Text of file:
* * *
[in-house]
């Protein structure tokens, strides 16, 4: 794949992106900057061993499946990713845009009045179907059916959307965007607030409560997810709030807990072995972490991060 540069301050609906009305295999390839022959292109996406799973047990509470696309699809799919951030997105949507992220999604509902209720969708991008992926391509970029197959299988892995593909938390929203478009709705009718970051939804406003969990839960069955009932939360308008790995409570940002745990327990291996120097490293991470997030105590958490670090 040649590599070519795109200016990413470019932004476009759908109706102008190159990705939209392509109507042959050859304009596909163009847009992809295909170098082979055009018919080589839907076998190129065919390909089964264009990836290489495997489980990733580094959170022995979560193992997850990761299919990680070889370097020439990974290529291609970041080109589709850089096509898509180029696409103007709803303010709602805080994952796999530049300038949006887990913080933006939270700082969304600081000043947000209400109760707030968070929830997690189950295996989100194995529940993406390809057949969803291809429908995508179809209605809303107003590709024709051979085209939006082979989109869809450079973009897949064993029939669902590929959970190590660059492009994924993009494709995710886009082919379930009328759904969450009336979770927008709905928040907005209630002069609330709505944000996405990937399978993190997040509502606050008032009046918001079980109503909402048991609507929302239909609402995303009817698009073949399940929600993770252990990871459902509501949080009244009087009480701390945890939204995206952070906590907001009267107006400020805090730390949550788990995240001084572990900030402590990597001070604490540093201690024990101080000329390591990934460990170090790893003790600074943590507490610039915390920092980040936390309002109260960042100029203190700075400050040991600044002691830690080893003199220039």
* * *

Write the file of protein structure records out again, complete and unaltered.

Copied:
[in-house]
């Protein structure tokens, strides 16, 4: 794949992106900057061993499946990713845009009045179907059916959307965007607030409560997810709030807990072995972490991060 540069301050609906009305295999390839022959292109996406799973047990509470696309699809799919951030997105949507992220999604509902209720969708991008992926391509970029197959299988892995593909938390929203478009709705009718970051939804406003969990839960069955009932939360308008790995409570940002745990327990291996120097490293991470997030105590958490670090 040649590599070519795109200016990413470019932004476009759908109706102008190159990705939209392509109507042959050859304009596909163009847009992809295909170098082979055009018919080589839907076998190129065919390909089964264009990836290489495997489980990733580094959170022995979560193992997850990761299919990680070889370097020439990974290529291609970041080109589709850089096509898509180029696409103007709803303010709602805080994952796999530049300038949006887990913080933006939270700082969304600081000043947000209400109760707030968070929830997690189950295996989100194995529940993406390809057949969803291809429908995508179809209605809303107003590709024709051979085209939006082979989109869809450079973009897949064993029939669902590929959970190590660059492009994924993009494709995710886009082919379930009328759904969450009336979770927008709905928040907005209630002069609330709505944000996405990937399978993190997040509502606050008032009046918001079980109503909402048991609507929302239909609402995303009817698009073949399940929600993770252990990871459902509501949080009244009087009480701390945890939204995206952070906590907001009267107006400020805090730390949550788990995240001084572990900030402590990597001070604490540093201690024990101080000329390591990934460990170090790893003790600074943590507490610039915390920092980040936390309002109260960042100029203190700075400050040991600044002691830690080893003199220039």